Sunday June 16, 2013
If you have a diagnosis of PTSD then you likely experience strong negative emotions from time to time, and as a result, you may likely find that managing your emotions can be a difficult thing to do. You are not alone. Study after study has shown that people with PTSD experience more difficulties managing their emotions. PTSD can result in the experience of intense and frequent negative emotions, such as shame, anger, fear and sadness.
These emotions can be hard to manage; consequently, many people with PTSD develop unhealthy ways of regulating their emotions, such as through substance use or deliberate self-harm. Although these strategies may work initially, in the long-run they will only increase your distress. Therefore, it is important to develop healthy ways of managing your emotions, such as through expressive writing, self-soothing or seeking social support.
Identifying healthy ways of managing your emotions is only one piece of the puzzle. There are additional steps you may want to take to ensure that the healthy emotion regulation strategies you come up with will be successful. Listed in this article are some tips on how to improve the effectiveness of your strategies.
Friday June 7, 2013
There are a number of different types of traumatic events that can lead to the development of PTSD, and one such type is the experience of a life-threatening illness, such as asthma. Asthma is very common in the general population, and because of this, many people might think that asthma really isn't life-threatening.
However, asthma is one of the most common childhood chronic illnesses, and it can have a tremendous negative impact on a child's life and may even result in death. In fact, asthma accounts for one-fourth of all emergency room visits in the United States per year and is the third ranking cause of hospitalization for children. Further, there are more than 4,000 deaths each year that can be attributed to asthma, and asthma can be considered a contributing factor for an additional 7,000 deaths per year.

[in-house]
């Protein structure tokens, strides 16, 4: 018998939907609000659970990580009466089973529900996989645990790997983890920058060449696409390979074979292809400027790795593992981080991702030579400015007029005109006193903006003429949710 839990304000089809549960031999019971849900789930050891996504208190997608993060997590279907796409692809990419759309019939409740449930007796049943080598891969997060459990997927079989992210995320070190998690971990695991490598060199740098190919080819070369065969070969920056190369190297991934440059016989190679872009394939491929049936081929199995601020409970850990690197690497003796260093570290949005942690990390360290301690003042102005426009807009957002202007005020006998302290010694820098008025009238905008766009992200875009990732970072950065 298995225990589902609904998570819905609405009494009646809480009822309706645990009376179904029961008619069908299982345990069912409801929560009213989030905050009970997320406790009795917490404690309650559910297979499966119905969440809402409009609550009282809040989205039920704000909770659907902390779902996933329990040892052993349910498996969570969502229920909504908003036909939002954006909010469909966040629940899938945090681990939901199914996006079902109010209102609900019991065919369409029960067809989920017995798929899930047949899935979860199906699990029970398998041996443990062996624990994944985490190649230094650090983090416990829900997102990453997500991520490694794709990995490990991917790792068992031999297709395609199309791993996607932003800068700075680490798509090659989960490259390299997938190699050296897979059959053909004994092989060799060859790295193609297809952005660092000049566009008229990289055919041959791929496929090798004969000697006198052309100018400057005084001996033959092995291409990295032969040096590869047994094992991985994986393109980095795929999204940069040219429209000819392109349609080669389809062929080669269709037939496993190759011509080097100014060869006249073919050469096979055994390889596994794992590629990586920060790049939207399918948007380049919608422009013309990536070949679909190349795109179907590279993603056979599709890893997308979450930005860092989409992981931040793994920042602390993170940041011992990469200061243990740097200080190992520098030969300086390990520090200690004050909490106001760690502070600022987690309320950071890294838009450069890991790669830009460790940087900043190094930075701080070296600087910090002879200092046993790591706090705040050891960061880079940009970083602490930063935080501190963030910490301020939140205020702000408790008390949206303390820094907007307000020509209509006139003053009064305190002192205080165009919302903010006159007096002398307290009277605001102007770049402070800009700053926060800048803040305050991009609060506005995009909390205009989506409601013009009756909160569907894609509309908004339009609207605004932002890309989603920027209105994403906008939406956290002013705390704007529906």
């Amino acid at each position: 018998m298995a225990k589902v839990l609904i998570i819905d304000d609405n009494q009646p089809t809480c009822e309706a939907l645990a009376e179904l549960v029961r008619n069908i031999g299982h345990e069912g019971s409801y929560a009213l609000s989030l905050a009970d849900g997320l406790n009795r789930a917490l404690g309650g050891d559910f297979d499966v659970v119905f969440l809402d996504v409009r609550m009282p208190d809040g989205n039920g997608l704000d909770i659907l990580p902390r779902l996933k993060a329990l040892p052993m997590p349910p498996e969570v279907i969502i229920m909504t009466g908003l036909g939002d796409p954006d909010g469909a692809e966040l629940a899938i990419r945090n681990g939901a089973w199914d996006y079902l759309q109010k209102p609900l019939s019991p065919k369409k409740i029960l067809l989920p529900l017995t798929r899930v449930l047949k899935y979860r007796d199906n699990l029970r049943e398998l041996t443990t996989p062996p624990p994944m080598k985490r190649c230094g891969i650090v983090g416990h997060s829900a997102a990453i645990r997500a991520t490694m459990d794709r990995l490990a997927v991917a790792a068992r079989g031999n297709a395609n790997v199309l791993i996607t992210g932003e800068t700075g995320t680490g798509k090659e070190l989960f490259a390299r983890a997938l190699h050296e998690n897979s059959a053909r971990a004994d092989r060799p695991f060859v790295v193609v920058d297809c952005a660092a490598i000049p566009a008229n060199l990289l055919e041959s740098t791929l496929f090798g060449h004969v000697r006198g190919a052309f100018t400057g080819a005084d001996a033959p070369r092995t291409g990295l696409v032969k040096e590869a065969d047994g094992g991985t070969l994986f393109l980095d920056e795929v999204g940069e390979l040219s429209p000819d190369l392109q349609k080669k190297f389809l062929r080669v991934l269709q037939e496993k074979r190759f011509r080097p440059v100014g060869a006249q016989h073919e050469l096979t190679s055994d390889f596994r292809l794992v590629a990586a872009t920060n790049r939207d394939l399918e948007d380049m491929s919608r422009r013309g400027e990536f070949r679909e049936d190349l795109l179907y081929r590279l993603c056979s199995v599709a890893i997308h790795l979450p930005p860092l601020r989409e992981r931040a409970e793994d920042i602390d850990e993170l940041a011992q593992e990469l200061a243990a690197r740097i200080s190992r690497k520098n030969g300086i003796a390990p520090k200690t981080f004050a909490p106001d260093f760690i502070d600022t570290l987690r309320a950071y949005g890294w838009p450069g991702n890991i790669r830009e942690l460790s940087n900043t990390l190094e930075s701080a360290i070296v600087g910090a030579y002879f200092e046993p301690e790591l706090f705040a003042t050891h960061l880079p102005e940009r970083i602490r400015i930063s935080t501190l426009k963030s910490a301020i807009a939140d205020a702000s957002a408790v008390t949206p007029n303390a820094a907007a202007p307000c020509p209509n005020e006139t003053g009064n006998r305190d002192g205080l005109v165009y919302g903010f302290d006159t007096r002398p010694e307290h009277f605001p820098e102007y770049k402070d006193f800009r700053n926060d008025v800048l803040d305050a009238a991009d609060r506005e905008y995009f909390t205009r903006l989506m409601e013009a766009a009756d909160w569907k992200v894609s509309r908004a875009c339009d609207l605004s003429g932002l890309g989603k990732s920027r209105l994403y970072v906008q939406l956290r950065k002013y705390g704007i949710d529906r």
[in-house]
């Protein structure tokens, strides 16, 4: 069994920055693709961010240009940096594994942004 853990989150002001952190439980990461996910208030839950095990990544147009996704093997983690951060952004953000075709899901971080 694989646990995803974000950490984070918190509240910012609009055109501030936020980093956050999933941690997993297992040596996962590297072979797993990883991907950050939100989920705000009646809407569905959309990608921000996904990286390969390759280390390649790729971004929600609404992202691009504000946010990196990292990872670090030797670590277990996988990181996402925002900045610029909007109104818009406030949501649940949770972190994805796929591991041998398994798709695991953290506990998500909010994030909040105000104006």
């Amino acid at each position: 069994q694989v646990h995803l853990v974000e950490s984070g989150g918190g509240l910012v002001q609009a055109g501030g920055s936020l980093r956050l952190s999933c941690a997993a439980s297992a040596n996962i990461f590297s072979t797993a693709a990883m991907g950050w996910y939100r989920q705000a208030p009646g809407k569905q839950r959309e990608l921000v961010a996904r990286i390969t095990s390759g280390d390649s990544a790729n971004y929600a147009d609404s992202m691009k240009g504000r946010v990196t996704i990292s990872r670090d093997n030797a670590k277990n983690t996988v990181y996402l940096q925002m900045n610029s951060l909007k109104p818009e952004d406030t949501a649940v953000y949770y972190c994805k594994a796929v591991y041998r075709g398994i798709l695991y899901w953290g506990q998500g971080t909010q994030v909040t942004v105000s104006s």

Asthma attacks definitely meet criteria for a traumatic event according to the 4th edition of the Diagnostic and Statistical Manual of Mental Disorders. First, asthma attacks may be life-threatening or cause physical harm. In addition, the unexpected nature of an asthma attack, as well as the physical symptoms that accompany an asthma attack, may bring about feelings of fear, helpless, and horror. Given this, asthma can definitely be considered a potentially life-threatening illness that could lead to the development of PTSD symptoms.
You can learn more about the relationship between PTSD and asthma attacks in this article from About.com.
Thursday May 30, 2013
Many people with PTSD struggle in coping with flashbacks. Flashbacks are considered one of the re-experiencing symptoms of PTSD. In a flashback, a person may feel or act as though a traumatic event is happening again. A flashback may be temporary and some connection with the present moment may be maintained, or a person may lose all awareness of what is going on around him, being taken completely back to their traumatic event.
Flashbacks may occur as a result of encountering triggers, or a reminder of a traumatic event. To the extent that people are not aware of their triggers, flashbacks can be incredibly disruptive and unpredictable events that are difficult to manage. However, you can take steps to better manage and prevent flashbacks. Learn more about some healthy ways of managing flashbacks in this article from About.com.
Friday May 24, 2013
Monday, May 27th, is Memorial Day. Take some time to recognize, remember, and honor those who lost their lives in service to the United States of America.